Monday, 7 February 2011

Language Oddity #2: Polar Questions

It can be difficult to work out whether a Finn is asking a question, because they do not inflect their tone upwards at the end of interrogative sentences. Instead, the Finns have developed an ingenious trick to give a subtle clue to those-in-the-know that they are asking a question.

Finns form questions that can be answered by “yes” or “no” (known in a bizarre Nordic twist as polar questions) by adding “-ko” or “-kö” at the end of the verb.

So, consider:

Jukka menee autolla Helsinkiin huomenna
Jukka will go by car to Helsinki tomorrow

If a Finn wants to query this, he/she will ask:

Meneeko Jukka autolla Helsinkiin huomenna?
Will Jukka go by car to Helsinki tomorrow?

Strangely Japanese uses a remarkabky similar construction:“ka” is added at the end of a statement to turn it into a question (“Nihon-jin desu ka” - are you Japanese?).

But it doesn't stop there in Finnish: the -ko or -kö can be added at the end of more or less anything:

Jukkako menee autolla Helsinkiin huomenna?
Is it Jukka who will go by car to Helsinki tomorrow?

Helsinkiinko Jukka menee autolla huomenna?
Is it Helsinki that Jukka will go to by car tomorrow?

Autollako Jukka menee Helsinkiin huomenna?
Is it by car that Jukka will go to Helsinki tomorrow?

Huomennako Jukka menee autolla Helsinkiin?
Is it tomorrow that Jukka will go by car to Helsinki?

Or even, combined with that other language oddity, the negative:

Eiko Jukka mene autolla Helsinkiin huomenna?
Won't Jukka go by car to Helsinki tomorrow?

It's cunningly simple, versatile and efficient.  And of course, it also has the added benefit of making those famously anorexic Finnish words a little bit longer!

But still, it's odd, very odd.

7 comments:

  1. Dear Olli,
    I have no idea, how anybody could ever learn to speak Finnish?
    Sounds so complicated, that I am a bit depressed, if I only think about it.
    Who cares, if the Finnish girls are good looking, they can speak English and that has to be enough..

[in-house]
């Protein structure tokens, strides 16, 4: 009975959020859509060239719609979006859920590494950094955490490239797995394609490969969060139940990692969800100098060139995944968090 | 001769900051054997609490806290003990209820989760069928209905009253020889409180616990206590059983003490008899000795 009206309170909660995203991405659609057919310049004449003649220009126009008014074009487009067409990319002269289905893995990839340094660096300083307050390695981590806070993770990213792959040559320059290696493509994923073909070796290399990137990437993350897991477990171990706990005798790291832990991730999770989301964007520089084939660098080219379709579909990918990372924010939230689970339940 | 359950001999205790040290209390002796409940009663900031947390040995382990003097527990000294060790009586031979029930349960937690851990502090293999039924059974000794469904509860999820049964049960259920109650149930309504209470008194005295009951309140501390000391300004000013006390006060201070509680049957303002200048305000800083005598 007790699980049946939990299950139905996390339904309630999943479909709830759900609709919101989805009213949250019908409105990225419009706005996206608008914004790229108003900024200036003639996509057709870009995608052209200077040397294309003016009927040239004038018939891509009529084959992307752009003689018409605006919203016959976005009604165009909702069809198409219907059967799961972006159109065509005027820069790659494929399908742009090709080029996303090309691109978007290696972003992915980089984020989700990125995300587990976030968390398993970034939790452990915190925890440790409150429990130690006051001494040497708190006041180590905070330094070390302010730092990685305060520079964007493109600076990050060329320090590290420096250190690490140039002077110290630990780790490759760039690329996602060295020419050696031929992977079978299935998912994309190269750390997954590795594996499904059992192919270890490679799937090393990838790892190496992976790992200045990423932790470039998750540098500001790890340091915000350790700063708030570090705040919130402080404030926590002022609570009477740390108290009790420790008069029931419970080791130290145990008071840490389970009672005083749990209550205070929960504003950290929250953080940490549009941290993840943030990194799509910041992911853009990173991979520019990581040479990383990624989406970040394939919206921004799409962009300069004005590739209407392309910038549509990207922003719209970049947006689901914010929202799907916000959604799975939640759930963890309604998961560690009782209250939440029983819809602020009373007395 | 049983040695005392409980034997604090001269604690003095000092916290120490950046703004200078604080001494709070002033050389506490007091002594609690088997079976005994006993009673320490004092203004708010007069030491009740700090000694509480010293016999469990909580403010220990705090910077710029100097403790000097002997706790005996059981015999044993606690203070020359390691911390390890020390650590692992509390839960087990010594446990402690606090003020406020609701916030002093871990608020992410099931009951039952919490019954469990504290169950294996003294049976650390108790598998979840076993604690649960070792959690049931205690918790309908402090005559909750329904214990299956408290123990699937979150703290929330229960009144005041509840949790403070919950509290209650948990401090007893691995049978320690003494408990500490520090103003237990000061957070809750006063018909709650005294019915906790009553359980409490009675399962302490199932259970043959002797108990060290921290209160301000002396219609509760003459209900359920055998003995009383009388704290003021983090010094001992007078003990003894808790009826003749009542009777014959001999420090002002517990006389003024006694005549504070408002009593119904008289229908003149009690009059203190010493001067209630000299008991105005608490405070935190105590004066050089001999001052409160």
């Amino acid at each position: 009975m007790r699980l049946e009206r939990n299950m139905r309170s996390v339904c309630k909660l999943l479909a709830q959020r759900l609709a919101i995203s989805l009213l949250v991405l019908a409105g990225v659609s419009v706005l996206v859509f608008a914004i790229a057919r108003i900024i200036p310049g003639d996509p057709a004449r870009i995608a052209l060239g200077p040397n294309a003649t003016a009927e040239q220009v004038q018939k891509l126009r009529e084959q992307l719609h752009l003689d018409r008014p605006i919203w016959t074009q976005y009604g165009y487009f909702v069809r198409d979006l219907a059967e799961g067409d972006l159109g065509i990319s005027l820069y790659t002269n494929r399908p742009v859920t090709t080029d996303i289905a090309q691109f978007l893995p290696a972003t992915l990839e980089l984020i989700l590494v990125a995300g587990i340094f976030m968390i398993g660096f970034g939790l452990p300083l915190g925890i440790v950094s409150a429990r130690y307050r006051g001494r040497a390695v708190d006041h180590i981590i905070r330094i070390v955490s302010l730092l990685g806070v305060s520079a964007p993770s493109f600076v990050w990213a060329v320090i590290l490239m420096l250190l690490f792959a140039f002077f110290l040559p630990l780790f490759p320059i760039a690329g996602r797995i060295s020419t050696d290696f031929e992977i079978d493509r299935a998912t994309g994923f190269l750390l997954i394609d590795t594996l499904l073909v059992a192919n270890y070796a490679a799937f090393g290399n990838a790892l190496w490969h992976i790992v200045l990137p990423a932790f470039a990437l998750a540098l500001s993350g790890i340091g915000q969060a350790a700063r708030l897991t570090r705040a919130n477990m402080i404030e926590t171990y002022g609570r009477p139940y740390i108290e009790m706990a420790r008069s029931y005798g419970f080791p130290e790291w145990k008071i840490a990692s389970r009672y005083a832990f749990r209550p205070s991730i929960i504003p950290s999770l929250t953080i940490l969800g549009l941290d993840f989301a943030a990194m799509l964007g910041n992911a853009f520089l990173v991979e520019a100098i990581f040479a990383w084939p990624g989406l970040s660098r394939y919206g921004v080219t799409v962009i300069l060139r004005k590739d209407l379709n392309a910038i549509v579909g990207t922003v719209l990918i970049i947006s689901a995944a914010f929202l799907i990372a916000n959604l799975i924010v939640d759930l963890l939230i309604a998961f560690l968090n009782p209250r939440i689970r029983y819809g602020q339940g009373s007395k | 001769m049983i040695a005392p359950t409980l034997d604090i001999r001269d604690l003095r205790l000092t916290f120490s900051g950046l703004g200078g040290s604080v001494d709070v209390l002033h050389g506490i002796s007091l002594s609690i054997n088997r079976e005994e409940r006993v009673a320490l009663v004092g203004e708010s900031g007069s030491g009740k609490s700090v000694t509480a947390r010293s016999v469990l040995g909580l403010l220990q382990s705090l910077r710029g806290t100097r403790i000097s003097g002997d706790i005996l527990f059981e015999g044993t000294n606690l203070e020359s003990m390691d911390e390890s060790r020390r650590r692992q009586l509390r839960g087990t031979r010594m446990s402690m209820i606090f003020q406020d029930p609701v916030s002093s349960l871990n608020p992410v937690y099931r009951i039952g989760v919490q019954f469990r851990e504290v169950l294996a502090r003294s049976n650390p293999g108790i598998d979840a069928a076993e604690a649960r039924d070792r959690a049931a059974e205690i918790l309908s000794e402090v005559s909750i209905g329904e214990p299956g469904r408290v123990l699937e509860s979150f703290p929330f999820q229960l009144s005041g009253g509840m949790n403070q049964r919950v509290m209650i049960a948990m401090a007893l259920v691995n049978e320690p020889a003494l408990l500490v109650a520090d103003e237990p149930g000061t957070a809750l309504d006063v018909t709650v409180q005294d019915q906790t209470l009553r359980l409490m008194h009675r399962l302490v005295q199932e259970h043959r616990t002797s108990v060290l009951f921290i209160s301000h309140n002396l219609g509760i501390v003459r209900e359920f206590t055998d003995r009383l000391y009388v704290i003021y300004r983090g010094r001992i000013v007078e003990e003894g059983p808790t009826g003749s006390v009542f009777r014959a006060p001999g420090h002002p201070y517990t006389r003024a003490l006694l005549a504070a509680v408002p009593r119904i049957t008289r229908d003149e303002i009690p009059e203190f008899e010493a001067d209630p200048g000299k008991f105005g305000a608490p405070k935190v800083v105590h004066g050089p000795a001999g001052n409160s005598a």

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  2. Olli, I have three year-old whose first language is Finnish and our challenge at the moment is word order. While she's totally fluent in Finnish, her English lags behind (no worries though). So she asks, "What this is?" - in a translation directly from Finnish. I wonder if that is really how she is working it out in spite of my efforts to correct her. I'd love to read about language learning and kids if you have any thoughts on it!

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  3. Carmen, I have no experience of bilingual Finnish-English children, but speaking as a bilingual (French-English) person myself, I can tell you that it's totally normal for kids to get a little mixed up. Eventually, they get it right though. But this would indeed make a good topic - I have some ideas and would need to do some research also... Stay tuned. ;-)

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  4. Thanks Olli! Have you heard the expression "Finnish is so easy that even children can learn it"? I wish I was a kid again! :D

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  5. Oh so do I Carmen! I speak English, French and German fluently, and have some left-overs of Spanish from school. In the 90s, I lived for a couple of years in Holland and begain to learn Dutch. It's an easy language for German speakers, yet I was surprised at how slow my progress was. My language brain was just not what it had been. So imagine my struggle with Finnish now! Oh to be a language sponge like kids.

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  6. What I have heard about raising kids in bilingual families is that one parent should speak strictly one language. So the Finn parent would only speak Finnish and the English one only English, for example. This way it's very consistent to the kid, I'm told. I guess this is how the Swedish speaking Finns do it when they form families where the other one speaks Swedish and the other one Finnish.

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  7. You screwed up the vowel harmony - the ko is a kö when added to words with front vowels. So meneekö, Helsinkiinkö, eikö.

    Granted, those seem to contain only neutral vowels (e and i), but are front vowel based. (I'm not an expert, just a native speaker, but it seems that words containing only neutral vowels are treated as front vowel based.)

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